2 OPERATING EXPENSE FUNCTION The operating expenses for each vehicle in the fleet are maintained on the VDOT performance master automated data system pending conversion to the new vehicle tracking system. The data were used to predict average operating expenses per mile for each mile within the range of current fleet mileage. The predictions are based on regression equations. Simple, bivariate regression is used to regress maintenance repair expenses (M&R(x) fuel fluid expenses (F(x)) on mileage (x) for each of four vehicle types. The emphasis of this research was prediction of these expenses for the average vehicle. More accurate predictions may have been produced by controlling for other factors, such as the type of usage or the model year of the vehicle. Model year was found to slightly enhance the predictive powers of the model (see data runs in personal project-related documentation), but only at the expense of complicating interpretation of the results through the use of multiple regression. The marginal gains were not judged to be worth the cost in generalizability ease of explanation. Also, since the goal was improving on subjective judgment, maximizing the percentage of variance explained through a more complete model was not the first priority. Further, the central garage data on individual vehicles was not sufficient to explore substantially more sophisticated models. For example, details on the conditions of usage for the vehicles were unavailable. Attempts to proxy types of usage by controlling for the agency to which the vehicle was assigned proved unsuccessful. Another important factor, performance of preventative maintenance, could be not be separated from other maintenance expenses given the current data. The new VDOT ADP system should allow investigation of this factor. Estimating the Operating Expenses per Mile The operating expense function is actually the sum of two functions: O(x) = M&R(x) + F(x) Both functions were derived by regressing operating expenses on vehicle mileage. The result represents an average expense for each mile point. This result represents an improvement over the best guess without regression, allows computation of a total expense function. 2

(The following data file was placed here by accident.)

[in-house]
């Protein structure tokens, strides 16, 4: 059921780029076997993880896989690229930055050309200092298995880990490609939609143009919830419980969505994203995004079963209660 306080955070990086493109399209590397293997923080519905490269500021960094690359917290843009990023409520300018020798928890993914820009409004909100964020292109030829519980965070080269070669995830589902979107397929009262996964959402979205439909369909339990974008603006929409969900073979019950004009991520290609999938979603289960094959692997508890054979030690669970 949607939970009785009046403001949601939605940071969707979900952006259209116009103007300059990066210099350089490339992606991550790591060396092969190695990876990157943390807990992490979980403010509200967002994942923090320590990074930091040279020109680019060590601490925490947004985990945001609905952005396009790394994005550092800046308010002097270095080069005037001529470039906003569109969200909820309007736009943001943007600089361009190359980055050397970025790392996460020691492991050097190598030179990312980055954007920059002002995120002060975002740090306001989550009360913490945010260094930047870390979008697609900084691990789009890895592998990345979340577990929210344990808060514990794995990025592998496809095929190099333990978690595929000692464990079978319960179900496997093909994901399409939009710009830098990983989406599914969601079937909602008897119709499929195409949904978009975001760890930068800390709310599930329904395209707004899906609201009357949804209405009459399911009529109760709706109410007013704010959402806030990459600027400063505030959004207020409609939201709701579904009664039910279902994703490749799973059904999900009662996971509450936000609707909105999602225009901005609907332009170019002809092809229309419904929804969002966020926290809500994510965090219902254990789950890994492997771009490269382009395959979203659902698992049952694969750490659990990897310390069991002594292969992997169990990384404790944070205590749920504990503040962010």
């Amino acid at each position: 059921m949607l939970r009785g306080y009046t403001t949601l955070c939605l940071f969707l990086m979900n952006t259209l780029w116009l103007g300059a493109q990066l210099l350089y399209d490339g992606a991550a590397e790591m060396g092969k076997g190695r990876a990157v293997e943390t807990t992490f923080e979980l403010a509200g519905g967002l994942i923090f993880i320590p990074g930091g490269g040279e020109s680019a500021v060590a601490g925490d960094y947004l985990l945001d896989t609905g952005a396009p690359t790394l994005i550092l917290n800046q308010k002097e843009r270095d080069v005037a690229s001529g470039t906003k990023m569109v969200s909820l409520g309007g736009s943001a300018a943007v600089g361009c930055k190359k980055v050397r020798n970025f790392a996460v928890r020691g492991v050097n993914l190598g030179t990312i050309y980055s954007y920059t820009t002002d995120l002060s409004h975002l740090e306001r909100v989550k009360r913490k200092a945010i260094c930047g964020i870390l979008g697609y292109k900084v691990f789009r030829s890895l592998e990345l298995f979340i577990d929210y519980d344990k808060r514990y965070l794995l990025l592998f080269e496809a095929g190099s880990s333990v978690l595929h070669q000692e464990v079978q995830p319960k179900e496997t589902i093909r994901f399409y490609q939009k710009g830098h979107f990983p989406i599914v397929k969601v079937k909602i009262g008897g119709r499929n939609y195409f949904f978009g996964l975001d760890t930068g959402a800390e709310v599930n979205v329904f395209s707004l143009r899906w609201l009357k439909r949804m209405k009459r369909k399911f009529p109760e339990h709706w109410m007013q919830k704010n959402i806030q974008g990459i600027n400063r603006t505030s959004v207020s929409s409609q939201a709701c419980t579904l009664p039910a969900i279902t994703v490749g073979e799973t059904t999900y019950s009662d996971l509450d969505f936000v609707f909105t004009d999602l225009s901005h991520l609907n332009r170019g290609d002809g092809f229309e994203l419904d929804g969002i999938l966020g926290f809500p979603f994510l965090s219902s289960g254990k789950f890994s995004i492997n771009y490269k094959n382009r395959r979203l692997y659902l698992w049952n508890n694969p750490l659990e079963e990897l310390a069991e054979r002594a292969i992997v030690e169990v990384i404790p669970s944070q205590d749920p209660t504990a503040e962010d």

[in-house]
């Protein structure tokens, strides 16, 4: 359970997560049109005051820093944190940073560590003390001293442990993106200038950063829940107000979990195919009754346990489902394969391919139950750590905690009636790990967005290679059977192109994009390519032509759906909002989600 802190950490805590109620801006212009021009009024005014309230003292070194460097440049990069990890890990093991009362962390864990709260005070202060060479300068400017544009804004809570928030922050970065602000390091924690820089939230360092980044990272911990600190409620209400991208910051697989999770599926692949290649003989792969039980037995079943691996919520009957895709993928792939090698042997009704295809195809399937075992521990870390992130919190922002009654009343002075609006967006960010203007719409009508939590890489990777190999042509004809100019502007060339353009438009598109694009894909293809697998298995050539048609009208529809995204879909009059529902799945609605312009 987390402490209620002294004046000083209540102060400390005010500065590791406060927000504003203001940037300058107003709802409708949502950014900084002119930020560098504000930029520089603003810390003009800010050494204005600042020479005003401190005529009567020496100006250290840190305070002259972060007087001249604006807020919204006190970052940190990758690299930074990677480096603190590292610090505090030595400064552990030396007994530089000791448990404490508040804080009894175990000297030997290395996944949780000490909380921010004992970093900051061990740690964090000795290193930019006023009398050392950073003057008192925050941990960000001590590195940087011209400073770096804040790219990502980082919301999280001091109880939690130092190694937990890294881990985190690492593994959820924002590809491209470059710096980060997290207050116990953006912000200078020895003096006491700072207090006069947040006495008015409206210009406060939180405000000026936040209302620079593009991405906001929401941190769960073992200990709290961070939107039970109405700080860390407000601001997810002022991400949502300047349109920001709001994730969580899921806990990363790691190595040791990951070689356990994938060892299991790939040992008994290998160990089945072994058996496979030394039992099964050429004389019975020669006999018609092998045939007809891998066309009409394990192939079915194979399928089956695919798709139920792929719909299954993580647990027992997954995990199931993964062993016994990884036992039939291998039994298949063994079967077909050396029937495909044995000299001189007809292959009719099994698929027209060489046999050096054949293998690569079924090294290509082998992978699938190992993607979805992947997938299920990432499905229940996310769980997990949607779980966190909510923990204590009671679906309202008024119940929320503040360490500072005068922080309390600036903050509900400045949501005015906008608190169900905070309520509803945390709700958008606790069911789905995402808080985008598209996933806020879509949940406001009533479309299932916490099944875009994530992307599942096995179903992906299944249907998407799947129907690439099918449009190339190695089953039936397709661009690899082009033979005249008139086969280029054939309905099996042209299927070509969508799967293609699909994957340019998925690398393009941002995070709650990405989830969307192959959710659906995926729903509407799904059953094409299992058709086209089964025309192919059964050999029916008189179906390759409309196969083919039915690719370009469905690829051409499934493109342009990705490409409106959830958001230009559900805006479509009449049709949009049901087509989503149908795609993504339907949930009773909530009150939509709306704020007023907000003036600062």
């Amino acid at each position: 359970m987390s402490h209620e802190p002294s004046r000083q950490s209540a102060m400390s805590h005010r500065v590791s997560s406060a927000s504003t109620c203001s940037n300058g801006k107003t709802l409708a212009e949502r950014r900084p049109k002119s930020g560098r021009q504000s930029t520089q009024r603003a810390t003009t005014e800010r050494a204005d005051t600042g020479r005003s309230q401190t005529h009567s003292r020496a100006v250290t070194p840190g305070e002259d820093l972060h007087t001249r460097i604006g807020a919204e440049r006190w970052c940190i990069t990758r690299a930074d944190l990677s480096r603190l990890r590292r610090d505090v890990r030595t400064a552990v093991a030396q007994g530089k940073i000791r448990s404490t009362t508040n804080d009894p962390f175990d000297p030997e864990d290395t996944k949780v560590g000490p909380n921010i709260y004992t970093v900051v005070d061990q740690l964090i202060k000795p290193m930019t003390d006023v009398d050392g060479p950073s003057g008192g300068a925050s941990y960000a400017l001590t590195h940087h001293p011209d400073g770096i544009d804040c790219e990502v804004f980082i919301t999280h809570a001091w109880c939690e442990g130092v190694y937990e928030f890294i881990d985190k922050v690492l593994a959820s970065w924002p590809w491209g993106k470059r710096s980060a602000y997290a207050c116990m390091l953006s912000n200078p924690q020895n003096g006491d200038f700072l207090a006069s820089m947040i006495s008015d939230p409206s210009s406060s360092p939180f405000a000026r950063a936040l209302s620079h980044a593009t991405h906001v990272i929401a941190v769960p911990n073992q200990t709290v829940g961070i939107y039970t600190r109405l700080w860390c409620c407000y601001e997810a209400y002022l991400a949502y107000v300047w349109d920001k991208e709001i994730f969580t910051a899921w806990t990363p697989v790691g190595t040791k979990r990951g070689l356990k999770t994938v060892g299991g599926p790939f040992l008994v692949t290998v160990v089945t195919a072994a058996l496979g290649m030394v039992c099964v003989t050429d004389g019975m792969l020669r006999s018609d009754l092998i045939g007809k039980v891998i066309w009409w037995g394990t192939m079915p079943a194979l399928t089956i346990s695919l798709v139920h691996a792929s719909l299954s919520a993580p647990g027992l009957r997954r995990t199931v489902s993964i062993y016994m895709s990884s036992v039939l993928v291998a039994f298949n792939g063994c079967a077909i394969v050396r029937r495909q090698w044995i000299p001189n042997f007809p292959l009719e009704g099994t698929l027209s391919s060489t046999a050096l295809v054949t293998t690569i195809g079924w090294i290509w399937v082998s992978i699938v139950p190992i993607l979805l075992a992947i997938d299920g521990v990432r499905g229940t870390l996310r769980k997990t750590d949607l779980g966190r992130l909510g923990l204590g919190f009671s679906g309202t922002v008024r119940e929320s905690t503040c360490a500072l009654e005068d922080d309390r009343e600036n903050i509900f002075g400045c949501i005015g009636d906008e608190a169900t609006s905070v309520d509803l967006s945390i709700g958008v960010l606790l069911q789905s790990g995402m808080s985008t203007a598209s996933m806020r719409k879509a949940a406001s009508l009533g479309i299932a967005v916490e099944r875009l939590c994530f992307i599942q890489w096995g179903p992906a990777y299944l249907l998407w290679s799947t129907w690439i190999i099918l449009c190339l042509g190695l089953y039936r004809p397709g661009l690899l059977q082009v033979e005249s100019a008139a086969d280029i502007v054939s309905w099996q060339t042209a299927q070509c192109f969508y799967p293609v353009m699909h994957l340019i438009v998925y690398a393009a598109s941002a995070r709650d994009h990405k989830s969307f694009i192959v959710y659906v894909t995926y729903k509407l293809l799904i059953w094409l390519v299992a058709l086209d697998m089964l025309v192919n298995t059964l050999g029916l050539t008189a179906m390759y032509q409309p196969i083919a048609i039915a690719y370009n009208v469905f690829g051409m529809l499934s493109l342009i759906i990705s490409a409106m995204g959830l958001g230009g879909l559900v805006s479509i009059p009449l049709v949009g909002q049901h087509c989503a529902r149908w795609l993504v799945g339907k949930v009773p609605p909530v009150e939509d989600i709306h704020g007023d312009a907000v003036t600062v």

3 COMPACT SEDANS N=1830 F(x) = X M&F(x) = X therefore O(x) = X COMPACT STATION WAGONS N=237 F(x) = X M&R(x) = X therefore O(x) = X LARGE SEDANS N=416 F(x) = X M&R(x) = X therefore O(x) = X VANS N=113 F(x) =.0777 (Note: Fuel usage was made constant because equation predicted a slight decline over mileage driven, a finding which was judged inaccurate.) M&R(x) = X therefore O(x) = X Note that all coefficients are statistically significant for each vehicle type (see printout). The stard error of the estimate for the fuel expense model is.005, which is acceptable. The stard error for the maintenance repair model is less good,.02, but still acceptable given our use. The maintenance repair model for vans is probably the least reliable, probably due to the low number (N=113) the limited variation. (The van fleet was purchased primarily over a two year period the data is not as well distributed as compact sedans, which are represented over seven years. Regression results in this case especially should be cautiously interpreted). Limitations of the Estimates Several problems were noted with the data set which limit the generalizability of these results beyond the data set. Most problems are not implicit in the methodology but the result of current circumstances. Anticipated improvements in the data processing system should lead to more confidence in future results. Negative values. Most important, numerous errors were uncovered in the maintenance repair data. Many negative amounts were present. The central garage administrator explained that these result from the central garage accounting system, each negative number represents a credit which should have a corresponding debit. 3